Networked mobile devices, cloud-based data management and 4G networks mean we can now work almost anywhere. Flexible working can save costs and improve the work-life balance of employees, resulting in more staff working while travelling and away from the office. This means an increasing use of mobile devices (laptops, tablets and smartphones).
However, mobile working comes at a cost: it has introduced ergonomics risks including musculoskeletal strain (eg “text thumb” or “tablet neck”) and digital eye strain. This topic explores the health risks associated with mobile devices and advises on how to ensure the safe use of mobile devices.
- Mobile devices such as laptops, tablets and smartphones are covered by the Health and Safety (Display Screen Equipment) Regulations 1992 (as amended), which promote the safe and effective use of equipment with alphanumeric or graphic screens.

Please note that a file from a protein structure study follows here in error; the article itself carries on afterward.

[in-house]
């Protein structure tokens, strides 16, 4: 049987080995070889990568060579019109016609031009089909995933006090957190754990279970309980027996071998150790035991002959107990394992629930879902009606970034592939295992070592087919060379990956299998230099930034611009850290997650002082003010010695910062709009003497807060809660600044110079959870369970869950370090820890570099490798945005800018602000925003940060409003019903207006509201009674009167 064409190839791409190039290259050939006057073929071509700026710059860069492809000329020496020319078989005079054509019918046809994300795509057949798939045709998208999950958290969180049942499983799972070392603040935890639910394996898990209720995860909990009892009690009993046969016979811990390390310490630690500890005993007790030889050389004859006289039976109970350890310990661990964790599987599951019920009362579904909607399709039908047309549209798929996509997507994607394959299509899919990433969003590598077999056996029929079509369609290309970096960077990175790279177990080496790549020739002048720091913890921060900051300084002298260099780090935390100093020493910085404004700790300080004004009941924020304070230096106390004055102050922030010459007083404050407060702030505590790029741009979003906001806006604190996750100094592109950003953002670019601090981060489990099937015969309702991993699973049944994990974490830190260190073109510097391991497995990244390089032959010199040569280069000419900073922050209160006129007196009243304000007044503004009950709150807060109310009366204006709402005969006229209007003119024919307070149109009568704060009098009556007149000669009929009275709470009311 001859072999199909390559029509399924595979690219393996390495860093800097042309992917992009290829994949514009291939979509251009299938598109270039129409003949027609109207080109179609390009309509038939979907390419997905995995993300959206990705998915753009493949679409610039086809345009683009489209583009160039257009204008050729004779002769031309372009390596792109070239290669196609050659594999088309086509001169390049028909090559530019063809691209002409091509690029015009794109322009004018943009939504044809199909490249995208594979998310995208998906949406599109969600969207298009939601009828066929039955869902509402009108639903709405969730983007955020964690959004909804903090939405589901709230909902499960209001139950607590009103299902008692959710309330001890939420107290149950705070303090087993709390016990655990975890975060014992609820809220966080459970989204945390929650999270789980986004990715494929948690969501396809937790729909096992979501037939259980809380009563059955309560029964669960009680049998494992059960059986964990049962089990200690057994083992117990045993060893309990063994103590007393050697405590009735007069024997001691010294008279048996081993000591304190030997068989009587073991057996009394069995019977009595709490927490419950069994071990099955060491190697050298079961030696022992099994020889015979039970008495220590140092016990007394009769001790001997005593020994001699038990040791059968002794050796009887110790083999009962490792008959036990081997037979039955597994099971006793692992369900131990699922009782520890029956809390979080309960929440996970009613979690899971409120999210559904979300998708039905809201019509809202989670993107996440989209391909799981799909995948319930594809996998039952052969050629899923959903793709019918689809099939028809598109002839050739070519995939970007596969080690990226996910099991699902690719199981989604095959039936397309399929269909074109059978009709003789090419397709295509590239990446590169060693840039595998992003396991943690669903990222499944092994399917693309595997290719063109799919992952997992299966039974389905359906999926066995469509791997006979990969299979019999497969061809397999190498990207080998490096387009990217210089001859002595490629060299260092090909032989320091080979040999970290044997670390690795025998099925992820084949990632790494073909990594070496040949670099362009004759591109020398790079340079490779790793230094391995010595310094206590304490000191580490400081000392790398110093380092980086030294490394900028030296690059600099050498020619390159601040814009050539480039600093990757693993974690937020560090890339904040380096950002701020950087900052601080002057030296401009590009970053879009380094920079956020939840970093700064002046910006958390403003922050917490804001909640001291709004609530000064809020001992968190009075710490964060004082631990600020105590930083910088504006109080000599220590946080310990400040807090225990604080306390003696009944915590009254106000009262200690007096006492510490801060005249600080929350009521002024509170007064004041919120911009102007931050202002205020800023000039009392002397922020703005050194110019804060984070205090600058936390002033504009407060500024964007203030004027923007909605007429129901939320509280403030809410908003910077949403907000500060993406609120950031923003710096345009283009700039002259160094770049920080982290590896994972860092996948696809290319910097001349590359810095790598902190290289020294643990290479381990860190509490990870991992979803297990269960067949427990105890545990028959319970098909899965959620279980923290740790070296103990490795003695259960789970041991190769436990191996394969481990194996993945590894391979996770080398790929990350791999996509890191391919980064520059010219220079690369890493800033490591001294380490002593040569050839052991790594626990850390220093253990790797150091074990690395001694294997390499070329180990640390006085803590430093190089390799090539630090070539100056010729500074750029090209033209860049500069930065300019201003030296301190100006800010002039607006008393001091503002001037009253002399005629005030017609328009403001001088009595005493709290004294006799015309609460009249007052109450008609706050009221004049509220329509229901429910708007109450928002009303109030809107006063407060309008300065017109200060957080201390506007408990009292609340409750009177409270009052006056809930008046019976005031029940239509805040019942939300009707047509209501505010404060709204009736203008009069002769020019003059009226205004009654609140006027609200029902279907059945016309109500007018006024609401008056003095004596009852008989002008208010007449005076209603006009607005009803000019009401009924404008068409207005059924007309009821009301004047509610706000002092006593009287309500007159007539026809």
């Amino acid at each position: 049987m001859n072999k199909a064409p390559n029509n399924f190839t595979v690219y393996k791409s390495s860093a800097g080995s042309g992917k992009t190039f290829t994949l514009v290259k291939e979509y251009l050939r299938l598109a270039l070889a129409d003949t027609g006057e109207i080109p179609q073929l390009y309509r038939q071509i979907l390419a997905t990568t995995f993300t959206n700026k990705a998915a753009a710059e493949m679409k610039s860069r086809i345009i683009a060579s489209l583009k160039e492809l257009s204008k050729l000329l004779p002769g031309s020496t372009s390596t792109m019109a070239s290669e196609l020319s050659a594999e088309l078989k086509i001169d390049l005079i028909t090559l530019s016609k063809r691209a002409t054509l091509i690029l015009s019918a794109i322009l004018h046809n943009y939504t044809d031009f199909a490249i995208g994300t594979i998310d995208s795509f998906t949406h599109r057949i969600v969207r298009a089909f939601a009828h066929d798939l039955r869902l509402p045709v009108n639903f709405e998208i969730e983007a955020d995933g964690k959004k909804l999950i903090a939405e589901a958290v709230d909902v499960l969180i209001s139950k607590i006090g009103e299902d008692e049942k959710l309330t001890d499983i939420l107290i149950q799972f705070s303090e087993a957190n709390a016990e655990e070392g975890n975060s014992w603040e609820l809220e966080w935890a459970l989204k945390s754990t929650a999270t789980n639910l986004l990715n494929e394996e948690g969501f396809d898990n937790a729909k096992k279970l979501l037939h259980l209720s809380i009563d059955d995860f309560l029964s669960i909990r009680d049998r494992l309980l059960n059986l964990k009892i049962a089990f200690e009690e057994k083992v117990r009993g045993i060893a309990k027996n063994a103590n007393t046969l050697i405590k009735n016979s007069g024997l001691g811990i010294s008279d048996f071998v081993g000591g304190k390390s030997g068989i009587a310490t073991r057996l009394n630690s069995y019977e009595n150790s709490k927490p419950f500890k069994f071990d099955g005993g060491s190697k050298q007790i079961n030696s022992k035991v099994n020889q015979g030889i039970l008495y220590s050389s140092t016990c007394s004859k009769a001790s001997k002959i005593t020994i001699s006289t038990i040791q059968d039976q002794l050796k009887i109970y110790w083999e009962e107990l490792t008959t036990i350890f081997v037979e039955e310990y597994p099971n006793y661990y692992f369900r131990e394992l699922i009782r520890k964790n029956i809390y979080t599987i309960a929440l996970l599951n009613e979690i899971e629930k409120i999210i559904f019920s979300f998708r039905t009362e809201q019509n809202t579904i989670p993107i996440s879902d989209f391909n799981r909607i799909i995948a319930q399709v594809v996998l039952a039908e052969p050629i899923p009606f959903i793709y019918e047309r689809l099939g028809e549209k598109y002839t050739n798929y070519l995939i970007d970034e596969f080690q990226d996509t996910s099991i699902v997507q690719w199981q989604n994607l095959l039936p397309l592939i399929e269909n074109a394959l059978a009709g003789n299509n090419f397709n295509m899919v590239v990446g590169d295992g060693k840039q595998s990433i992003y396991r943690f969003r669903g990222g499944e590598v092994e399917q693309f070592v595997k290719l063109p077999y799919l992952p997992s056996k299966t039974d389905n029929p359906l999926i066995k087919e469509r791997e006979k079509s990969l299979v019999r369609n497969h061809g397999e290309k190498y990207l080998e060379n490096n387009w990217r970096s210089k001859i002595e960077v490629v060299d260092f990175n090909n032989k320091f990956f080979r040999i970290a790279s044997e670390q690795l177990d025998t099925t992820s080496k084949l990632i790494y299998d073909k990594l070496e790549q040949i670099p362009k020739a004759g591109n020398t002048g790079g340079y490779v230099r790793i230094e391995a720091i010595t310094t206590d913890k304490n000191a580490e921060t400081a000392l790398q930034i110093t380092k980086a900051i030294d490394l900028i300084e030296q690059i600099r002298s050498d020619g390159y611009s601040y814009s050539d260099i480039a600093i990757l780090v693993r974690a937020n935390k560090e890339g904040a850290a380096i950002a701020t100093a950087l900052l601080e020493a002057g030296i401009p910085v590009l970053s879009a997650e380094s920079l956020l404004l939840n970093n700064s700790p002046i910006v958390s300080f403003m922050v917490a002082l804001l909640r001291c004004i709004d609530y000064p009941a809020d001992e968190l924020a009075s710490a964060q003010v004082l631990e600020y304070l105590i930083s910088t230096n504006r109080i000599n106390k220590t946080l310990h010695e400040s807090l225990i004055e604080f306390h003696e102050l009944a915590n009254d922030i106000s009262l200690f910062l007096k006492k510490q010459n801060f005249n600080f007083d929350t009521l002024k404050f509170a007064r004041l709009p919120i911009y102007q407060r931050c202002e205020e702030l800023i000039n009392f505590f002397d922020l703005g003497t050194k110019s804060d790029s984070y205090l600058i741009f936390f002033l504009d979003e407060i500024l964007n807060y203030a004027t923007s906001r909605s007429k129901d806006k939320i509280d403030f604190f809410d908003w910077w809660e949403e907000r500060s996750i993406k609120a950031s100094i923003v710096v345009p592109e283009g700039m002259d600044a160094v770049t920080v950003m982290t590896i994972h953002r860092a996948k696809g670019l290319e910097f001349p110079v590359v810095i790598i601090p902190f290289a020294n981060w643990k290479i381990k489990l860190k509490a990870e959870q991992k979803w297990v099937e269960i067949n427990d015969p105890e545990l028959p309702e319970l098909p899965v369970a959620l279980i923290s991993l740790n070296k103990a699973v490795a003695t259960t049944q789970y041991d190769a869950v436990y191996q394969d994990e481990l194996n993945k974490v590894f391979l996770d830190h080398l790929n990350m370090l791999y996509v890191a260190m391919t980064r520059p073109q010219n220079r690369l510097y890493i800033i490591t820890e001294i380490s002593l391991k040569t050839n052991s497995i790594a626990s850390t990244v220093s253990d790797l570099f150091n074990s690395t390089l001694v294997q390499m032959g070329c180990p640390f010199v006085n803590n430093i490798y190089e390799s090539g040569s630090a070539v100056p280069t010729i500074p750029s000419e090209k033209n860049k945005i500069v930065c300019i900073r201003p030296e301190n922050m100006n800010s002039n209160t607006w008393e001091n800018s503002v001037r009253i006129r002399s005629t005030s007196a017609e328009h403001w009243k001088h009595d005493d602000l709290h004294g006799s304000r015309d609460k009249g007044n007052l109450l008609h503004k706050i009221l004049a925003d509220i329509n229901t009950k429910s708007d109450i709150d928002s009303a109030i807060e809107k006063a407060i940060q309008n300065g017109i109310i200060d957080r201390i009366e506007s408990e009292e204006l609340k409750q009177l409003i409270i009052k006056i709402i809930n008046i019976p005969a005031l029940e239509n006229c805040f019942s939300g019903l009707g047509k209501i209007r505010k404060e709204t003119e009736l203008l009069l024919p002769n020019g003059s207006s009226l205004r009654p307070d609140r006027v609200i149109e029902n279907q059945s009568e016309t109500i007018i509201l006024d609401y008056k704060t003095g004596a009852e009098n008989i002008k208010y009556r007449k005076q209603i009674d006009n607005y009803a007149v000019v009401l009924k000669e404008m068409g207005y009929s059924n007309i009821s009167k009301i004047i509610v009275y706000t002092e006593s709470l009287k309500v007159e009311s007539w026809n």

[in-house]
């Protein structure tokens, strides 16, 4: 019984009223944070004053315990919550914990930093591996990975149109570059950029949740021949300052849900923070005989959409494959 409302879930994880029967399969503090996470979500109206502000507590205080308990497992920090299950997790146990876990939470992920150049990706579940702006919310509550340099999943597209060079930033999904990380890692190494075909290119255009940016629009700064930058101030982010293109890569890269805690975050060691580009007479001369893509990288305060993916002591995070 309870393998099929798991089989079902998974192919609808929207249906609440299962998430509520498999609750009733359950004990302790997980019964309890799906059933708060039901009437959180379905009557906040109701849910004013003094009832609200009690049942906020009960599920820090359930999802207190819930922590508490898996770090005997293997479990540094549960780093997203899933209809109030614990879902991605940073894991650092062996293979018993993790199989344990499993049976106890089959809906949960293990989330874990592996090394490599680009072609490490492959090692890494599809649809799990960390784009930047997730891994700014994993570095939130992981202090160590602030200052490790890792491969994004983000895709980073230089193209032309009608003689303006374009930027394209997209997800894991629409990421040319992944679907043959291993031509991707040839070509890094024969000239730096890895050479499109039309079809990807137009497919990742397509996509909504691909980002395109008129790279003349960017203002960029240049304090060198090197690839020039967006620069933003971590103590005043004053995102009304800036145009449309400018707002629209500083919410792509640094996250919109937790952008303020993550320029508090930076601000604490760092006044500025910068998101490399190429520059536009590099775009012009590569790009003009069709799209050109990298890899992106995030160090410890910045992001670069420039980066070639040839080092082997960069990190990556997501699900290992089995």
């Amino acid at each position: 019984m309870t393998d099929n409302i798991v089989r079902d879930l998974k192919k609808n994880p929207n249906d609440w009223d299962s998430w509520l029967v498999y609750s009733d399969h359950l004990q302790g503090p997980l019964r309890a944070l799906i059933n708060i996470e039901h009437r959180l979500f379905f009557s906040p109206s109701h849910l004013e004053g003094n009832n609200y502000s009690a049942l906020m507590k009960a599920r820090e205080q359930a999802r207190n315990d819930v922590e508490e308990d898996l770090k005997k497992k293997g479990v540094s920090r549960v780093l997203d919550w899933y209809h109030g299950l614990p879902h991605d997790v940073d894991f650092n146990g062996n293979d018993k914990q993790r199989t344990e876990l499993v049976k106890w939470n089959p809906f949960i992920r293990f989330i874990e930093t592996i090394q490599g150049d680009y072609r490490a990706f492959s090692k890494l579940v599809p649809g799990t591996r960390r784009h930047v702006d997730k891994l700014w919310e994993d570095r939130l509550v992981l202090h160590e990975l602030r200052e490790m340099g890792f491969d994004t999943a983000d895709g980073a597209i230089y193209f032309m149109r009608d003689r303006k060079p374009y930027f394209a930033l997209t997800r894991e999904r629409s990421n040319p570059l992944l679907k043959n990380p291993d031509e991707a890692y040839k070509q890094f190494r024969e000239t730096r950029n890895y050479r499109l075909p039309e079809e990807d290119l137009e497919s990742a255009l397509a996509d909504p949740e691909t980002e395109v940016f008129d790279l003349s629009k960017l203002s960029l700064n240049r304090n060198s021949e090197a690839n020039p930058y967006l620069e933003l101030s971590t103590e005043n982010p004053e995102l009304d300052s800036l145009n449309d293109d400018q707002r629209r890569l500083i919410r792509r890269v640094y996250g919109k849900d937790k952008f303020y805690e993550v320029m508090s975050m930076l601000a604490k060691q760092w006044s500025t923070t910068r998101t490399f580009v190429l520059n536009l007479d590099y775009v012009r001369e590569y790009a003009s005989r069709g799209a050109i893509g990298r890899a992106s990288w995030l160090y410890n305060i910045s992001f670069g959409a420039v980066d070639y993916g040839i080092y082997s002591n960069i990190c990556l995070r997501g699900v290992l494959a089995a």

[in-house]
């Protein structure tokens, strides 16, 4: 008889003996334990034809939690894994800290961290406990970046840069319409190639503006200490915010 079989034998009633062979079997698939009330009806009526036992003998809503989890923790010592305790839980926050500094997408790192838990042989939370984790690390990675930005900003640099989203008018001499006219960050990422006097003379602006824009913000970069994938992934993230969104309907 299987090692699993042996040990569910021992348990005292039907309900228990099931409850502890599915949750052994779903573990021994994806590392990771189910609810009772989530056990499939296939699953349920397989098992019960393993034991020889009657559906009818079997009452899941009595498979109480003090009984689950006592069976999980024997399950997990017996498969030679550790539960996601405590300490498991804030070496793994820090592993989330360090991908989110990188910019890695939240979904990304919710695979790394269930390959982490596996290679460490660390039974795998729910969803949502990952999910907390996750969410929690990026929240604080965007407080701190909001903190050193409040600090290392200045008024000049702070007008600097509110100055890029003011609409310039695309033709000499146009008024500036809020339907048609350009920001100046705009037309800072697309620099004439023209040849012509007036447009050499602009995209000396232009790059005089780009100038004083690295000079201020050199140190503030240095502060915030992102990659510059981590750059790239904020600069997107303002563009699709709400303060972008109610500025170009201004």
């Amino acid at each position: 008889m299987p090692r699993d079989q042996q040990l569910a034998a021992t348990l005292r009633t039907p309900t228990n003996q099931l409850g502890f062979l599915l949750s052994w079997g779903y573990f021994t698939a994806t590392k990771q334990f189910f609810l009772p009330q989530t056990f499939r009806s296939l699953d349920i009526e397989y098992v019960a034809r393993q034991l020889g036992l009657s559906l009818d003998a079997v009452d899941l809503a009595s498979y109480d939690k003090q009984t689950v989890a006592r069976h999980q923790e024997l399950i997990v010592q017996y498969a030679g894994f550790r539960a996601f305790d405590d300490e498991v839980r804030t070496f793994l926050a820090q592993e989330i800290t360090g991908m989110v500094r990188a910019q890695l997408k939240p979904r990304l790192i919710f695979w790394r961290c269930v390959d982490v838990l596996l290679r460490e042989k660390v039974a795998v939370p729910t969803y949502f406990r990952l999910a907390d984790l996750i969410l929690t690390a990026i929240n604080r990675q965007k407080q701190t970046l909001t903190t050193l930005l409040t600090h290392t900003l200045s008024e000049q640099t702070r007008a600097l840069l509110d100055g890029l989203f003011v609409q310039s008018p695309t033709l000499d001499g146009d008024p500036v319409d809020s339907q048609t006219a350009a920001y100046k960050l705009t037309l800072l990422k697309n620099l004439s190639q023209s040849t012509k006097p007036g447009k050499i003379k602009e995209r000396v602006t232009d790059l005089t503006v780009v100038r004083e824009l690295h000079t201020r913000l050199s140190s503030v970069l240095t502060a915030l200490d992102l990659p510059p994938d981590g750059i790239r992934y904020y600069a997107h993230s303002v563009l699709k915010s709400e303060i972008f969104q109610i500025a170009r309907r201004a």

- Mobile working includes working on a train, in a car, at home, in a hotel/café, when visiting other workplaces, and when working at your own workplace.
- Sustained use of mobile devices can lead to poor neck and back posture and musculoskeletal strain from repetitive actions, as well as eye strain.
- Employers can provide peripheral equipment to improve employees’ posture, comfort and wellbeing.
- Organisations must provide training and information for staff who make prolonged use of mobile devices, or for whom mobile working forms a significant part of their work.
Contact Walker Health and Safety Services for further assistance.